23 February 2015

As is discussed in my previous post, a major but potentially fixable problem with the VCF model is that we allow to and sometimes have to squeeze multiple alleles in one VCF line. This post gives the solution, the unary representation. The representation was first conceived by Richard Durbin a couple of years ago, but in my view had a few practical issues initially and thus never openly presented.

In the following, I will present a toy format named as variant allele format (VAF), but I should note that this format is mainly to demonstrate the logical relationships between objects in the unary representation. I am NOT proposing a new polished format in this post.

### The toy VAF format

Here is an example:

``````#LS @1000g  NA06879    NA12345
#LS @SGDP   HGDP12345  HGDP23456
AL  chr1_501C>T  rs12345  AC=3
GT  @1000g:GT     1|0            .|.
GT  @SGDP:GT:GL   0|0:0,30,100   1|1:100,30,0
//
UC  chr1_601_700uncalled
GT  @1000g
GT  HGDP12345
//
AL  chr1_1002A>T       .  .
GT  NA06879:GT    1/1
GT  NA12345:GT    1/chr1_1002_1005del
GT  @SGDP:GT      1/0   1/chr1_1002_1005del
//
AL  chr1_1002_1005del  .  .
GT  NA12345:GT    1/chr1_1002A>T
GT  @1000g:GT     *     1/chr1_1002A>T
//
``````

where a `#LS` header line defines an ordered list of samples. An `AL` line encodes an allele sequence in an unambiguous HGVS-like format (which will be discussed later) and the following `GT` lines give the genotypes of each sample, where “1” indicates the presence of the ALT allele, “0” the presence of the reference allele and “*” suggests the sample does not contain the allele (NB: this is different from missing data “.”; see also discussion point 5 below). If at a locus, a sample possesses two overlapping ALT alleles, one of the alleles needs to be encoded in the HGVS-like format on the GT line.

If we use one `#LS` line and append the `GT` lines to the `AL` lines, the format above will look like VCF. However, conceptually, VAF has two important differences: 1) in VAF, we can choose to exclude homozygous reference sites (in VCF, we need to explicitly write 0/0 at these sites), and 2) in VAF, the primary unit is allele (in VCF, each data line doesn’t have a clear meaning). With these two properties, merging two VAFs is simply done via line copying: if an allele in the second VAF is absent in the first, we copy the entire `AL` record to the first file; if present, we only copy `GT` lines to the first VAF. Simple merging makes it trivial to integrate variants from various projects, which is very complicated and costly with VCF. VAF is also more consistent and simplifies some optional fields like AC and AF and fields related to variant annotation.

1. Atomic vs compound alleles. An atomic allele is the “smallest” allele. A compound allele consists of multiple atomic alleles. In VAF, each allele should be atomic.

2. Unambiguous representation of an atomic allele. In HGVS, a C to G SNP could also be described by a 1bp inversion. This is problematic. We could impose extra rules such that the same atomic allele is always represented by the same string.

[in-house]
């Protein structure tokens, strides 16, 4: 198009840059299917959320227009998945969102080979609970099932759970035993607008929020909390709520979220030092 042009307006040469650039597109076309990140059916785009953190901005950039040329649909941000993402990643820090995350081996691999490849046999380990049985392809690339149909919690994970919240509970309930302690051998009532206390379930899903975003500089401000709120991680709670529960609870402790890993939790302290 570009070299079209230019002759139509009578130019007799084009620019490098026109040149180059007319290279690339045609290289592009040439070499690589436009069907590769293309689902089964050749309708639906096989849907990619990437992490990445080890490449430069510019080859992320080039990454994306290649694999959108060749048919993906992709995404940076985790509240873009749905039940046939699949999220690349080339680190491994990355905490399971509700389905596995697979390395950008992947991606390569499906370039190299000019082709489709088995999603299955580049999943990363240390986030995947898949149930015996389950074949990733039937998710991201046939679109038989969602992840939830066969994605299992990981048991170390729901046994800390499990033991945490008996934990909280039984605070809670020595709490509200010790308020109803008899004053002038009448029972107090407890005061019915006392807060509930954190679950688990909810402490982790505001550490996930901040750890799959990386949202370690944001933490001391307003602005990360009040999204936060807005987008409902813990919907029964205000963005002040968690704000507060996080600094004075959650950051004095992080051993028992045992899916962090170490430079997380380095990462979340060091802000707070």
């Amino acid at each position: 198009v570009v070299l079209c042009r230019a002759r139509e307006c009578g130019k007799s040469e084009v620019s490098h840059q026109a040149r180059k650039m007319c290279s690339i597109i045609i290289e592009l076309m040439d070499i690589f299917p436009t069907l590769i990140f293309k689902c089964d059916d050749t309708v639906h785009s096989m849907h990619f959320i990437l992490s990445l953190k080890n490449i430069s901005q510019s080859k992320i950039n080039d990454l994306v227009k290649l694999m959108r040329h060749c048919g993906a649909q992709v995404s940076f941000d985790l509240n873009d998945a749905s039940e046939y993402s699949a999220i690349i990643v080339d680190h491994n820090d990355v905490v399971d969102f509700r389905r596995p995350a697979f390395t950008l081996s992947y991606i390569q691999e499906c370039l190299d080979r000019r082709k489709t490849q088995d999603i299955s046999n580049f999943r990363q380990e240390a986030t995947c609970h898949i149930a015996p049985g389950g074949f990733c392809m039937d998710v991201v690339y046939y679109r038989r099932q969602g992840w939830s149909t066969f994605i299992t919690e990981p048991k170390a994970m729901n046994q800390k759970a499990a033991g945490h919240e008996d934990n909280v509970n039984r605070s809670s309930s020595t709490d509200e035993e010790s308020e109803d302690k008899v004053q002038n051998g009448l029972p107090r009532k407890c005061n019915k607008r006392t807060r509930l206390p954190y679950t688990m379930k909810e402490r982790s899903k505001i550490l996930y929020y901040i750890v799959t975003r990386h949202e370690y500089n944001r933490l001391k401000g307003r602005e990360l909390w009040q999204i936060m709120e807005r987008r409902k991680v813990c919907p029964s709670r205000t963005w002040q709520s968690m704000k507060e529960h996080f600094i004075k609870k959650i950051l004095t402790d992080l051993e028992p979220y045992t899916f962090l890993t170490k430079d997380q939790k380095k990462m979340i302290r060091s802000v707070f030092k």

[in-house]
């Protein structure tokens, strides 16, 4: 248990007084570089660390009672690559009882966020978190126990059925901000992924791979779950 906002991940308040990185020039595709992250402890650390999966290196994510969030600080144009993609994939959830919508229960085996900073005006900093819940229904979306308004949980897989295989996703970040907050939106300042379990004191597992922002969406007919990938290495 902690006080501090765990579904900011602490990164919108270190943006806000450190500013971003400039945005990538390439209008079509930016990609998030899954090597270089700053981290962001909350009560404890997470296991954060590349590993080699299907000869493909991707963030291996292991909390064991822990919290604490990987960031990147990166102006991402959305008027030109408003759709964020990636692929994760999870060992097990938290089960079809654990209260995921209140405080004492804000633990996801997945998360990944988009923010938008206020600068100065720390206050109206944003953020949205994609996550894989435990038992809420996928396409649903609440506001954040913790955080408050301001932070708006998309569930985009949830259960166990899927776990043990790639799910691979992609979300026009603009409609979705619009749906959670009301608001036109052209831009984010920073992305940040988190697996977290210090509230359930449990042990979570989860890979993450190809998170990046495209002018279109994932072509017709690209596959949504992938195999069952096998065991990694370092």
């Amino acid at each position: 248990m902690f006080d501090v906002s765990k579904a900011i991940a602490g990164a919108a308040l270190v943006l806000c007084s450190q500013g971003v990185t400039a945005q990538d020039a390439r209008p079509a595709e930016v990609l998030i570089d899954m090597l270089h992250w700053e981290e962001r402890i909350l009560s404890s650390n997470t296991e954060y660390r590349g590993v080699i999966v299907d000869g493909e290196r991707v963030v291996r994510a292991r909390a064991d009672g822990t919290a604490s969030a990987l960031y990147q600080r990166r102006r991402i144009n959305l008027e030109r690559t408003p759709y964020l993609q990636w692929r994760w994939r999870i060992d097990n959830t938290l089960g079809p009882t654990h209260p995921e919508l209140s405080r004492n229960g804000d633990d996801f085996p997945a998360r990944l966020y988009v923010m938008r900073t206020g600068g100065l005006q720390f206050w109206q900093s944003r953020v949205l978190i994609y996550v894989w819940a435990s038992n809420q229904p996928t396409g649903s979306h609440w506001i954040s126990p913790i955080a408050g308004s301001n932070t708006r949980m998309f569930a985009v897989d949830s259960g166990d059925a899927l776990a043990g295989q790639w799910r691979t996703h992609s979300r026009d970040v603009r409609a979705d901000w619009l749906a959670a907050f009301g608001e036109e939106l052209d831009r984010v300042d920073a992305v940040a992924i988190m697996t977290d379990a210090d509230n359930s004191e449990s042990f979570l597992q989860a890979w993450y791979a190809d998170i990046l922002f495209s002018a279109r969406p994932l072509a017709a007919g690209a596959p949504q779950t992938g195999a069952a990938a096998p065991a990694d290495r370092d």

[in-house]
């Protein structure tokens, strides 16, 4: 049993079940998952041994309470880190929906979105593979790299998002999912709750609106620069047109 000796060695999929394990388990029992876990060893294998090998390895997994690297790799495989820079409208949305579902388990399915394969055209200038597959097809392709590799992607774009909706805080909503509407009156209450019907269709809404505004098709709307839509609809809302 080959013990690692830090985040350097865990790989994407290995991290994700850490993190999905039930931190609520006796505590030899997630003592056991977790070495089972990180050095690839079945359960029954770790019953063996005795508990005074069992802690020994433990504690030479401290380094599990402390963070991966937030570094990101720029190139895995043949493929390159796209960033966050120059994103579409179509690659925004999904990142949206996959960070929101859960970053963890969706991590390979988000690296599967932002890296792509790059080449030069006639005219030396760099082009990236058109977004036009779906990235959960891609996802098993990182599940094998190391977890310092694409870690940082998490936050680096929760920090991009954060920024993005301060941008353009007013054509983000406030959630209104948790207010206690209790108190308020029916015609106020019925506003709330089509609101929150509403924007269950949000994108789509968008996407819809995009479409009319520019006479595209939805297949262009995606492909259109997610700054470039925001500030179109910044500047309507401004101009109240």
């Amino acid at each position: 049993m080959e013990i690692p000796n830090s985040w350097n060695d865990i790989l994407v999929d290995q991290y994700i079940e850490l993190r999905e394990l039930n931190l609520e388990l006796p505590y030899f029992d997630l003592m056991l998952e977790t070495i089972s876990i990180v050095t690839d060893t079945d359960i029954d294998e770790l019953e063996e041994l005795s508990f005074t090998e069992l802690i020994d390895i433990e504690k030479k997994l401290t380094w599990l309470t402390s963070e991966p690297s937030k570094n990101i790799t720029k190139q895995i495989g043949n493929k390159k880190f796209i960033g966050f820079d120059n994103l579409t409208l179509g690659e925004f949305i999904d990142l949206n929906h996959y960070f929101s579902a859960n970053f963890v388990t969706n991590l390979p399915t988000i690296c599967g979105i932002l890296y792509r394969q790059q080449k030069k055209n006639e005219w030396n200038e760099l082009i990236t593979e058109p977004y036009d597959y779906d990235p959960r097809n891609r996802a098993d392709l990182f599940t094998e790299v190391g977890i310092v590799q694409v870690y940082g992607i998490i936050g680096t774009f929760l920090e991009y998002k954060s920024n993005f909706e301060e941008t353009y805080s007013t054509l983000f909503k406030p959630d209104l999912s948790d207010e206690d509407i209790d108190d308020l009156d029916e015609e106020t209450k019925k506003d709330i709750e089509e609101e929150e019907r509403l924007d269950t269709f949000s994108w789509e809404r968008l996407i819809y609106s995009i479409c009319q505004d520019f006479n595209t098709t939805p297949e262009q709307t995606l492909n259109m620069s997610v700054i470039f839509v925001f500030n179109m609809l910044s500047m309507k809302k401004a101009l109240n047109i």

3. At the AL lines, it is probably better to convert `chr1_501C>T` to ```chr1 500 501 C T```, but then we need a way to describe large alleles (e.g. translocations) and a consistent procedure to convert TAB-delimited allele representation to a string.

4. My major concern with the initial unary proposal is that retrieving genotypes requires to combine multiple allele lines, which greatly complicates programming. VAF solves this problem by listing non-reference alleles that are different from the current allele record. This is only necessary at sites having two different ALT alleles.

5. An alternative solution to point 4 is to add `RA` lines to list alleles related to the current allele record. We could then use integers in the GT lines. However, doing this will complicate merging as we need to recompute allele number. Simple line copying won’t work.

6. I think having the special “*” genotype is convenient, but it is not quite necessary. If we feel “*” is confusing, we could replace “*” with “0/chr1_1002A>T” in the example above.

7. For a diploid sample, the same genotype may be presented twice (or four times for a tetraploid sample). This is a disadvantage.

8. In comparison to VCF, it is harder to get overlapping genotypes containing different alleles. Another disadvantage. However, I am not sure we need this operation.

### VAF in Avro

``````record Call {
string callSetId;   // sample ID
array<union{int,Path}> genotype; // array size == ploidy
array<double> genotypeLikelihood = [];
map<array<string>> info = {};  // other VCF FORMAT fields
}
record Allele {
Path path;   // allele position and sequence
array<Call> calls = [];
map<array<string>> info = {};  // other VCF INFO fields
}
``````

A slightly different schema, where we put other related overlapping alleles in `Allele` (see also point 5 in the discussions above).

``````record Call {
string callSetId;   // sample ID
array<int> genotype; // array size == ploidy
array<double> genotypeLikelihood = [];
map<array<string>> info = {};  // other VCF FORMAT fields
}
record Allele {
Path path;   // allele position and sequence
// other paths overlapping `path` and used in `calls`
array<Path> relatedPaths = [];
array<Call> calls = [];
map<array<string>> info = {};  // other VCF INFO fields
}
``````